Any regular readers of Geeky Hobbies will know that two of my favorite genres are platformers and puzzle games. Therefore whenever I get a chance to check one out I generally try to as I tend to enjoy most of them. From this genre the games that I tend to enjoy most are those that actually try to do something unique. This is what initially intrigued me about Projection: First Light as the premise was actually pretty interesting. The game is built around a world of shadow puppets where you have the power to create your own shadows. This sounded like a really unique idea with the potential for some really interesting puzzles. Projection: First Light does a fantastic job melding the theme and gameplay to create a truly interesting and fun puzzle platformer.
In Projection: First Light you play as Greta. Greta lives in a mythological shadow puppet world. After causing trouble in her town she is grounded by her parents. Greta decides to run away from home and go on a journey that spans the globe. On her journey she encounters legendary heroes from the cultures she explores and needs to help them in their troubles. Can Greta complete her journey around the world and finally find her way back home?
If I were to describe Projection: First Light I would say that it feels a lot like a 2D puzzle platformer. The 2D platforming mechanics are pretty generic. You basically jump between platforms, and carry pots and boxes to give you small platforms to jump on. You use the left analog stick to move Greta left and right. There is also a jump button and a button that picks up or interacts with things in the environment. If you have ever played a 2D platformer before you should know exactly what to expect.
What makes Projection: First Light unique comes from a source of light that you get access to early in the game. The game’s world is built entirely around shadows as your character can jump and walk on them. This is where the source of light comes into play. You use the right analog stick in order to move the source of light. You have almost complete control over how you move the light as long as it stays close enough to Greta that is is not pulled towards her. The purpose of the light source is to use it to create your own shadows. When you place the light over a solid section of the world it will create a shadow in the direction that the light is shining onto the object. These shadows can be used to create ramps, platforms, or even as a way to raise Greta to a higher level.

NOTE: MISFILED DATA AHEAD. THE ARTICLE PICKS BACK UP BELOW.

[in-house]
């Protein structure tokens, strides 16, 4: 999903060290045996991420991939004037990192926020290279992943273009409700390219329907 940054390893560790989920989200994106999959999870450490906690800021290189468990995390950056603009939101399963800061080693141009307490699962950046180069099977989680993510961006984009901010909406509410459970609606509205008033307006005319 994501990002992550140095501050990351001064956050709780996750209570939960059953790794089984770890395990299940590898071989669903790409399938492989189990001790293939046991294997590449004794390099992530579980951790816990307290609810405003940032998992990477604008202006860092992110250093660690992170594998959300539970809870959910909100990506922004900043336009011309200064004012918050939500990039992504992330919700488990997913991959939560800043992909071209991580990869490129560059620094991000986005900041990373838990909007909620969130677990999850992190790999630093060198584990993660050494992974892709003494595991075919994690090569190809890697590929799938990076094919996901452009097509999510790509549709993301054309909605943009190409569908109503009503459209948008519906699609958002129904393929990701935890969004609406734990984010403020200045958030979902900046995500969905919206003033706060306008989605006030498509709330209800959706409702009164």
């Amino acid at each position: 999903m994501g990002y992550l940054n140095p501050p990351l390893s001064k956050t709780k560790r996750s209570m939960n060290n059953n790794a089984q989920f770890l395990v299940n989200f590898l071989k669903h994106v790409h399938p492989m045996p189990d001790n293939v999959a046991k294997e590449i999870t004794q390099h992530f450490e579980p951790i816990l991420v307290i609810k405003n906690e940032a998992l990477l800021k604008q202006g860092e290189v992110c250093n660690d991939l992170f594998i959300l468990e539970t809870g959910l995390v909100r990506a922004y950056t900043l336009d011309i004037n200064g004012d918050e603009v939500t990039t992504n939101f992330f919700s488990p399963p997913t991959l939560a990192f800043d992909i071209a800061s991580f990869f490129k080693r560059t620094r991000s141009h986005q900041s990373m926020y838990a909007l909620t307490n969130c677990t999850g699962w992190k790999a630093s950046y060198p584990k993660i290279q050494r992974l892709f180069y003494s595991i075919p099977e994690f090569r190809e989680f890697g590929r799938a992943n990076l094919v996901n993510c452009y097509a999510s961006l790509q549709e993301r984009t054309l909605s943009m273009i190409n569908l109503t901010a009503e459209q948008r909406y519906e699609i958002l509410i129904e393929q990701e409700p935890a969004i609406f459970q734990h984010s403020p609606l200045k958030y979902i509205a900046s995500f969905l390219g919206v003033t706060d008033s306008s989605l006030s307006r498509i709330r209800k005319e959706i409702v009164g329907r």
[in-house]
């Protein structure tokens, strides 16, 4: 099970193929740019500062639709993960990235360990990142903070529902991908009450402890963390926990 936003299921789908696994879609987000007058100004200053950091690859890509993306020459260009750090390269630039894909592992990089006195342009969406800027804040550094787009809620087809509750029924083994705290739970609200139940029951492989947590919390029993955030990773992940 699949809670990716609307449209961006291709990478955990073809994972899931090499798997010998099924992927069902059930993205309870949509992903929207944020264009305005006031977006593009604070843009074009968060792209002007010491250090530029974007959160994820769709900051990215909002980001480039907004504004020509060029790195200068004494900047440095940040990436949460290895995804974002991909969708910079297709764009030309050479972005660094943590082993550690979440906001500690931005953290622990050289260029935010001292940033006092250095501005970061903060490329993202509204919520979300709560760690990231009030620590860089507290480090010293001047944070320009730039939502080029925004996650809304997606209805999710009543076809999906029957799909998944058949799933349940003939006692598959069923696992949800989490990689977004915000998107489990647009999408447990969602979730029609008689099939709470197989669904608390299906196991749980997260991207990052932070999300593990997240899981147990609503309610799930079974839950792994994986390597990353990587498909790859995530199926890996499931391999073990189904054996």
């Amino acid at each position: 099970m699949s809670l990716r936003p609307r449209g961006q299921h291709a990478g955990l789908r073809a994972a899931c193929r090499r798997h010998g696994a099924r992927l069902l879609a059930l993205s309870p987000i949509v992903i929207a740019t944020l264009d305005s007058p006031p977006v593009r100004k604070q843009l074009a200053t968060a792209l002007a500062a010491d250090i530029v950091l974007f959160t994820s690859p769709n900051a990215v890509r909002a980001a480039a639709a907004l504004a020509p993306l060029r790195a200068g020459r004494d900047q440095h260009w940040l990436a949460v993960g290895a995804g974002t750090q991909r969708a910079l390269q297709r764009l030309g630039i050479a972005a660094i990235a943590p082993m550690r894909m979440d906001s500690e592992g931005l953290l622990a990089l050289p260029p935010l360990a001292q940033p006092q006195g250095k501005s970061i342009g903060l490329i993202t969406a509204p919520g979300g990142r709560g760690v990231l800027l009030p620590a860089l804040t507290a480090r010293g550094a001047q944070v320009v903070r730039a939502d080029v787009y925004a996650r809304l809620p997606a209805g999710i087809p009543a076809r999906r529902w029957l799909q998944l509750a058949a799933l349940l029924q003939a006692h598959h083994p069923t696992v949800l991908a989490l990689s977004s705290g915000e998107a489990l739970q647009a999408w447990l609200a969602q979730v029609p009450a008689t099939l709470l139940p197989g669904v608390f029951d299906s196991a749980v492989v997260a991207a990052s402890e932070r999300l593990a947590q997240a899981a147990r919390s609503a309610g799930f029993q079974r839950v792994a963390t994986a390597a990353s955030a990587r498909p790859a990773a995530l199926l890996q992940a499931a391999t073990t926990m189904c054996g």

As a fan of games that utilize unique new mechanics I was really intrigued by this aspect of the game. There have been a number of different video games that have utilized shadows. Most of them use the shadows more for the setting/atmosphere as they usually don’t have a big influence on the actual gameplay. This is not the case in Projection: First Light as the shadows are easily the most important mechanic in the entire game. To succeed in the game you need to learn how to use the light to create shadows in a way that will help you progress. It takes a little time to learn how to position the light to create the shadows that you need. Once you learn the basics though it becomes almost second nature to create a shadow in order to help Greta make progress in her journey.